- Large Top
- Arka Harit
- Japan Long
- China Pearl
- Phule Ujwala
- Taiwan Large
- Taiwan White
- Pusa Vishesh
- Phule Priyanka
- Bangkok Large
- Pride of Gujarat
- Pusa Do Mausmi
- India Long White
- Coimbatore Long
- India Long Green
- Phule Green Gold
- Hong Kong Green
- Southern Money Maker
Origins And History Of The Bitter Melon Plant
Bitter melon originated from India and was introduced in China in the 14th century. The name bitter melon represents the vegetable itself as it is very bitter, both raw and cooked. People have used the plant throughout Southeast Asia for hundreds of years. Bitter melon is also widely used in South America, the Caribbean, and other tropical regions.
These small fruits are wildly popular in Bangladesh, India, Pakistan, Nepal, and other South Asia countries. The sub-continent variety is most prevalent in Bangladesh and India. Today, bitter melons are as likely to be cultivated throughout the world for their immature fruit.
How Can You Recognize Bitter Melon?
Bitter melon is an herbaceous, tendril-bearing vine plant that can grow up to 16 feet (about 4,9 meters) in length. The plant has deeply lobed leaves that extend the same way as squash, cucumber, and watermelon.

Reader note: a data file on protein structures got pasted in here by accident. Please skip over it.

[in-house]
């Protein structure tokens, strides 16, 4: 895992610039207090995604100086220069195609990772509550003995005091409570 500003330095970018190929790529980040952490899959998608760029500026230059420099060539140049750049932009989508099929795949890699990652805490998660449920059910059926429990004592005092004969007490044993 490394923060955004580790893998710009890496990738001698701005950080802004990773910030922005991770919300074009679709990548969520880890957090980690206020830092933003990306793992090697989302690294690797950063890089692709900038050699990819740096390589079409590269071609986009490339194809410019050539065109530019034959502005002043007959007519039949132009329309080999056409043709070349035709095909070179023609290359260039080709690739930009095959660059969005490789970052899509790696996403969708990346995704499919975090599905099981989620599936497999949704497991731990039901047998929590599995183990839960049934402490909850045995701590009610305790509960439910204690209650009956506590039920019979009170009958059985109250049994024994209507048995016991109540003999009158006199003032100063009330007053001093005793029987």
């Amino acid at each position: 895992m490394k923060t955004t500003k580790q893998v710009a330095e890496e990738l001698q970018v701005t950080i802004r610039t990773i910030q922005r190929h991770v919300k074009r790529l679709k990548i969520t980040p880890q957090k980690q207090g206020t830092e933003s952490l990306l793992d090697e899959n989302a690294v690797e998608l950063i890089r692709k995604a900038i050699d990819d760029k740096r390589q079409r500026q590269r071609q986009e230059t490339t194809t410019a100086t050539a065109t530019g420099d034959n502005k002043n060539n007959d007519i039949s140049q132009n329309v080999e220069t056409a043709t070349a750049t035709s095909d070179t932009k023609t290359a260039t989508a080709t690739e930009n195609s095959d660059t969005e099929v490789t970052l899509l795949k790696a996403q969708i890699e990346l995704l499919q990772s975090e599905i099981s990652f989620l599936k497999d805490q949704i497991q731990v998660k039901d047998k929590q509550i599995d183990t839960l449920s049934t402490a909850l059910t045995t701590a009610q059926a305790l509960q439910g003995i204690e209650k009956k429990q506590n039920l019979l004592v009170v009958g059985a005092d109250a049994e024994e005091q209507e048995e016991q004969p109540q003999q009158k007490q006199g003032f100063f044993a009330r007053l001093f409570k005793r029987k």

Each plant produces separate male and female flowers, and the fruit has a distinct warty exterior and an oblong shape, usually about 8 inches (about 20 cm) long. Still, fruits can vary in length and be between 2 and 10 inches (about 5 to 25 cm) long.
The color of the fruit varies from green to yellow and to orange as it ripens. The fruit of the bitter melon is eaten once it is green or when it’s beginning to turn yellow. The flesh has a watery, crunchy texture, like a cucumber, and the skin is tender and edible.
The seeds and the pith are white when the fruit is still unripe, but they aren’t very bitter, and thus you can remove them before cooking. If you ever start to grow bitter melon, it’s also good to know that the plant gets more rigid and bitter when it ages.
How To Grow Bitter Melon?